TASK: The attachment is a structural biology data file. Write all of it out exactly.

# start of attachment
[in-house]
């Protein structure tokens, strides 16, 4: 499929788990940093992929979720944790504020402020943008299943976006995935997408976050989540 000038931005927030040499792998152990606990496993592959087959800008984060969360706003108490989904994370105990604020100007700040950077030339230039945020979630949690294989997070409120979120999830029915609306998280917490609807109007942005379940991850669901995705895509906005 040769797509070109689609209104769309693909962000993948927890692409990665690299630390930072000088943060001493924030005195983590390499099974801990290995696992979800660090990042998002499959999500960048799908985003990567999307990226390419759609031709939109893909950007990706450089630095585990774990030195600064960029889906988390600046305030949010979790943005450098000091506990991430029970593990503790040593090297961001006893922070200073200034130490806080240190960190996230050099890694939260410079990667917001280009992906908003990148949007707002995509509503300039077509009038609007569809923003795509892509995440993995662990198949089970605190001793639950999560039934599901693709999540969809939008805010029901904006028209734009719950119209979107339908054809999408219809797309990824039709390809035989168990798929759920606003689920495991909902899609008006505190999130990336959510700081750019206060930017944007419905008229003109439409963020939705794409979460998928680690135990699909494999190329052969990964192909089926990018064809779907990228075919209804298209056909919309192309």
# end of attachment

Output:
[in-house]
């Protein structure tokens, strides 16, 4: 499929788990940093992929979720944790504020402020943008299943976006995935997408976050989540 000038931005927030040499792998152990606990496993592959087959800008984060969360706003108490989904994370105990604020100007700040950077030339230039945020979630949690294989997070409120979120999830029915609306998280917490609807109007942005379940991850669901995705895509906005 040769797509070109689609209104769309693909962000993948927890692409990665690299630390930072000088943060001493924030005195983590390499099974801990290995696992979800660090990042998002499959999500960048799908985003990567999307990226390419759609031709939109893909950007990706450089630095585990774990030195600064960029889906988390600046305030949010979790943005450098000091506990991430029970593990503790040593090297961001006893922070200073200034130490806080240190960190996230050099890694939260410079990667917001280009992906908003990148949007707002995509509503300039077509009038609007569809923003795509892509995440993995662990198949089970605190001793639950999560039934599901693709999540969809939008805010029901904006028209734009719950119209979107339908054809999408219809797309990824039709390809035989168990798929759920606003689920495991909902899609008006505190999130990336959510700081750019206060930017944007419905008229003109439409963020939705794409979460998928680690135990699909494999190329052969990964192909089926990018064809779907990228075919209804298209056909919309192309």